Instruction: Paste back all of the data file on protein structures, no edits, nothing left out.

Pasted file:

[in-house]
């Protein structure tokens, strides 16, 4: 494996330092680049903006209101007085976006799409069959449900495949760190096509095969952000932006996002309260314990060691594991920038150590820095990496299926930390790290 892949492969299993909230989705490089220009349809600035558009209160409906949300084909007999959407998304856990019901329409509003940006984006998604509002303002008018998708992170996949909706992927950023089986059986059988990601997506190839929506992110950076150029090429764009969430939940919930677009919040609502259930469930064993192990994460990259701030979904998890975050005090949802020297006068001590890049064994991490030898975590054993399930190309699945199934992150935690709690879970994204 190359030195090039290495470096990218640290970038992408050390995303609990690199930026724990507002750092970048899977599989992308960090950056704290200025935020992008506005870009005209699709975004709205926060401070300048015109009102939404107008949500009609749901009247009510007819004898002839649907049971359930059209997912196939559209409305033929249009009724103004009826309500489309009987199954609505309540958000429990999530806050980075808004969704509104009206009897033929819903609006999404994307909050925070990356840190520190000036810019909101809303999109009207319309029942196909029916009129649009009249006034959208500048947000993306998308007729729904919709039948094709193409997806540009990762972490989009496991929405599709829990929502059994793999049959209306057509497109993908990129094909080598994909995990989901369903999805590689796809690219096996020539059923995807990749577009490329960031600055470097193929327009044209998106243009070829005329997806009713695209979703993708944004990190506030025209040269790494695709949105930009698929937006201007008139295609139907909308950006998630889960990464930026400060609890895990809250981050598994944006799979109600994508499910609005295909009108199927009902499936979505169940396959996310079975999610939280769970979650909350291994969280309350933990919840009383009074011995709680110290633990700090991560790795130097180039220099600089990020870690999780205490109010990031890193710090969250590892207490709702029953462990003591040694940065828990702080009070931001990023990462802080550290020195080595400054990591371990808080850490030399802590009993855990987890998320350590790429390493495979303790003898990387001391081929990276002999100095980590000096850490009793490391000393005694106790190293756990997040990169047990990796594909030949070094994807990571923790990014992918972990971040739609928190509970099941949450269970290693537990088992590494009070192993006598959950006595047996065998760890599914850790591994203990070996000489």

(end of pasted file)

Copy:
[in-house]
């Protein structure tokens, strides 16, 4: 494996330092680049903006209101007085976006799409069959449900495949760190096509095969952000932006996002309260314990060691594991920038150590820095990496299926930390790290 892949492969299993909230989705490089220009349809600035558009209160409906949300084909007999959407998304856990019901329409509003940006984006998604509002303002008018998708992170996949909706992927950023089986059986059988990601997506190839929506992110950076150029090429764009969430939940919930677009919040609502259930469930064993192990994460990259701030979904998890975050005090949802020297006068001590890049064994991490030898975590054993399930190309699945199934992150935690709690879970994204 190359030195090039290495470096990218640290970038992408050390995303609990690199930026724990507002750092970048899977599989992308960090950056704290200025935020992008506005870009005209699709975004709205926060401070300048015109009102939404107008949500009609749901009247009510007819004898002839649907049971359930059209997912196939559209409305033929249009009724103004009826309500489309009987199954609505309540958000429990999530806050980075808004969704509104009206009897033929819903609006999404994307909050925070990356840190520190000036810019909101809303999109009207319309029942196909029916009129649009009249006034959208500048947000993306998308007729729904919709039948094709193409997806540009990762972490989009496991929405599709829990929502059994793999049959209306057509497109993908990129094909080598994909995990989901369903999805590689796809690219096996020539059923995807990749577009490329960031600055470097193929327009044209998106243009070829005329997806009713695209979703993708944004990190506030025209040269790494695709949105930009698929937006201007008139295609139907909308950006998630889960990464930026400060609890895990809250981050598994944006799979109600994508499910609005295909009108199927009902499936979505169940396959996310079975999610939280769970979650909350291994969280309350933990919840009383009074011995709680110290633990700090991560790795130097180039220099600089990020870690999780205490109010990031890193710090969250590892207490709702029953462990003591040694940065828990702080009070931001990023990462802080550290020195080595400054990591371990808080850490030399802590009993855990987890998320350590790429390493495979303790003898990387001391081929990276002999100095980590000096850490009793490391000393005694106790190293756990997040990169047990990796594909030949070094994807990571923790990014992918972990971040739609928190509970099941949450269970290693537990088992590494009070192993006598959950006595047996065998760890599914850790591994203990070996000489």